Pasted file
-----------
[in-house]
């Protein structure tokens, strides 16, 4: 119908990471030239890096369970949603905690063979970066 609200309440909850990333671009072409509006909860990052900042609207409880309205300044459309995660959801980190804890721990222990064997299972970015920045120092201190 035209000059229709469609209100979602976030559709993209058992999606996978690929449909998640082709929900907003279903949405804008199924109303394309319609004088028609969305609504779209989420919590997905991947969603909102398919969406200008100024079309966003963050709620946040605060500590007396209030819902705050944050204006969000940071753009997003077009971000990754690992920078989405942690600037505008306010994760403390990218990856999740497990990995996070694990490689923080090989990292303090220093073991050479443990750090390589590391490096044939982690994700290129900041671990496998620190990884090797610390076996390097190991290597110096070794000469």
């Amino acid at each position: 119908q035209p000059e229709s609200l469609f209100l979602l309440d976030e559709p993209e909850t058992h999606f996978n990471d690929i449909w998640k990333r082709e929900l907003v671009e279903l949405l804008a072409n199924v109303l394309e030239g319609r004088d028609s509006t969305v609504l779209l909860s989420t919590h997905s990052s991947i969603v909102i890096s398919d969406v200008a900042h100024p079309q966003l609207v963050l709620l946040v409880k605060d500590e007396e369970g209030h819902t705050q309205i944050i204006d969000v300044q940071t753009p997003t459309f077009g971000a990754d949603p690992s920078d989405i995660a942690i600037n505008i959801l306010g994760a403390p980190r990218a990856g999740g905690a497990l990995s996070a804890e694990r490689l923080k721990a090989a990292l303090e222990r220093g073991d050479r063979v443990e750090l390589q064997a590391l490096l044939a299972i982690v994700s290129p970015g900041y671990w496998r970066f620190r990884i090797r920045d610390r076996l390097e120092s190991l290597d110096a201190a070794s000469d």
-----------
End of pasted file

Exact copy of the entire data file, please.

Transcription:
[in-house]
């Protein structure tokens, strides 16, 4: 119908990471030239890096369970949603905690063979970066 609200309440909850990333671009072409509006909860990052900042609207409880309205300044459309995660959801980190804890721990222990064997299972970015920045120092201190 035209000059229709469609209100979602976030559709993209058992999606996978690929449909998640082709929900907003279903949405804008199924109303394309319609004088028609969305609504779209989420919590997905991947969603909102398919969406200008100024079309966003963050709620946040605060500590007396209030819902705050944050204006969000940071753009997003077009971000990754690992920078989405942690600037505008306010994760403390990218990856999740497990990995996070694990490689923080090989990292303090220093073991050479443990750090390589590391490096044939982690994700290129900041671990496998620190990884090797610390076996390097190991290597110096070794000469």
């Amino acid at each position: 119908q035209p000059e229709s609200l469609f209100l979602l309440d976030e559709p993209e909850t058992h999606f996978n990471d690929i449909w998640k990333r082709e929900l907003v671009e279903l949405l804008a072409n199924v109303l394309e030239g319609r004088d028609s509006t969305v609504l779209l909860s989420t919590h997905s990052s991947i969603v909102i890096s398919d969406v200008a900042h100024p079309q966003l609207v963050l709620l946040v409880k605060d500590e007396e369970g209030h819902t705050q309205i944050i204006d969000v300044q940071t753009p997003t459309f077009g971000a990754d949603p690992s920078d989405i995660a942690i600037n505008i959801l306010g994760a403390p980190r990218a990856g999740g905690a497990l990995s996070a804890e694990r490689l923080k721990a090989a990292l303090e222990r220093g073991d050479r063979v443990e750090l390589q064997a590391l490096l044939a299972i982690v994700s290129p970015g900041y671990w496998r970066f620190r990884i090797r920045d610390r076996l390097e120092s190991l290597d110096a201190a070794s000469d």